Tips for visiting Antelope Island:
- Antelope Island is about an hour's drive from Salt Lake City. It's an easy add-on to any trip where you fly in and out of SLC.
- If you want to stay at a hotel near the park, the most convenient town is Layton, which is about 30 minutes east. I'd suggest staying at the Hampton Inn.
- Plan to arrive at the park just before dawn. Even if the gatehouse is unmanned, pull right up to the gate. There's a motion sensor, the gate will lift and you can drive into the park. The visitor center opens around 9:00AM but the park is small enough that you can drive it easily without any maps. When the visitor center opens, you can head up there to pay your fee and get a map.
- Road are paved - no 4WD needed!
- I always feel like the road in this park should be a loop but it's not. They key is to drive up and down the few roads that are there very, very slowly so that when you see wildlife, you don't scare it as you approach. You can shoot from a rolled-down car window or, if you're lucky, ease open your car door and sneak a bit closer.
- It's best to go with at least two people - a driver and a spotter. Switch seats every few hours to ensure that the driver gets a chance to shoot too.
- While you can hike (and even camp), you'll see plenty of wildlife from your car. Antelope Island seems small and safe but there are herds of wild buffalo. Buffalo are big. They're fast and they can hurt you. Use extreme caution when you see them. I tend to shoot from the inside of the car, only opening the door to shoot when I'm pretty darn sure the buffalo are headed in a different direction. If you do hike, give the buffalo a wide berth.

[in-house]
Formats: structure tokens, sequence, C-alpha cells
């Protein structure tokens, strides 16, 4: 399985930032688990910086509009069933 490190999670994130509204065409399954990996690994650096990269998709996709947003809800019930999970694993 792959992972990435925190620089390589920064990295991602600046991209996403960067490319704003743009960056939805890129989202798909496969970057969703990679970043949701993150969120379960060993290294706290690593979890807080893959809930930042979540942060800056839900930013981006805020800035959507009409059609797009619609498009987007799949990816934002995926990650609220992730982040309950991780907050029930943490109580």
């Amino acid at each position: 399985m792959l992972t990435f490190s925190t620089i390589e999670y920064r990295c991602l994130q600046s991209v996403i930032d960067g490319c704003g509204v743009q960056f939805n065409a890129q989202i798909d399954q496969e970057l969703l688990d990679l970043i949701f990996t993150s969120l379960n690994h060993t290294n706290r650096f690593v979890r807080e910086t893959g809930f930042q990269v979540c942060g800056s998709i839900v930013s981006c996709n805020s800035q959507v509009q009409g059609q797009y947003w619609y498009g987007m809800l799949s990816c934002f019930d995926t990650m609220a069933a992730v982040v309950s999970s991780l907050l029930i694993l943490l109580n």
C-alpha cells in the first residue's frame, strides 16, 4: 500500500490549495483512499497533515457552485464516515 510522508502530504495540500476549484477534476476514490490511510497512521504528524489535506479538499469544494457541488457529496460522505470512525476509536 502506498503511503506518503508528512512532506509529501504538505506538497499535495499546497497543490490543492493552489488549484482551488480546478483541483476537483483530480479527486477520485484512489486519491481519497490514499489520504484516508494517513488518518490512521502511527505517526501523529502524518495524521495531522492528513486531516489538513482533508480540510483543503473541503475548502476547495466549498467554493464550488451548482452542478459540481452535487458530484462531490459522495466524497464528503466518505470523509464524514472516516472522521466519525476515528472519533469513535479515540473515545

- In the summer months there's a little hamburger shack but packing a cooler with water, lunch and snacks is a great idea. You can eat at the beach while you watch for birds and wildlife.
- Gear recommendations: Some of these animals are very, very close but you still need a long lens. The last time I was there I thought I'd shoot with my 100-400 on my full frame 5DIII but it wasn't quite enough. I ended up adding my 1.4 extender which was perfect. You'll be shooting mostly from the car so you can support your lens on the window frame. I even occasionally stood on the running board and supported the lens on the roof of the car. In the right light, there are great landscape opportunities too so don't forget to bring your wide angle lens as well.
- What to wear: Even though you are shooting from the car, dress as though you are hiking. In winter you need boots, snow pants, and all the other cold weather gear you would normally wear for a day outside. I foolishly wore the clothes I planned to wear on the plane and ended up frozen and with wet feet. In the summer I suggest bug spray, sunscreen, a hat, long pants and hiking boots, especially if you plan to walk to the beach for lunch.
- Good luck out there! Shoot me a message to let me know how it goes or if you have any additional tips for shooting at Antelope Island State Park.
- My Return trip to the Salt River in Arizona.
- The Wild Horses of Cumberland Island, Georgia.
- The Wild Horses of Ely, Nevada.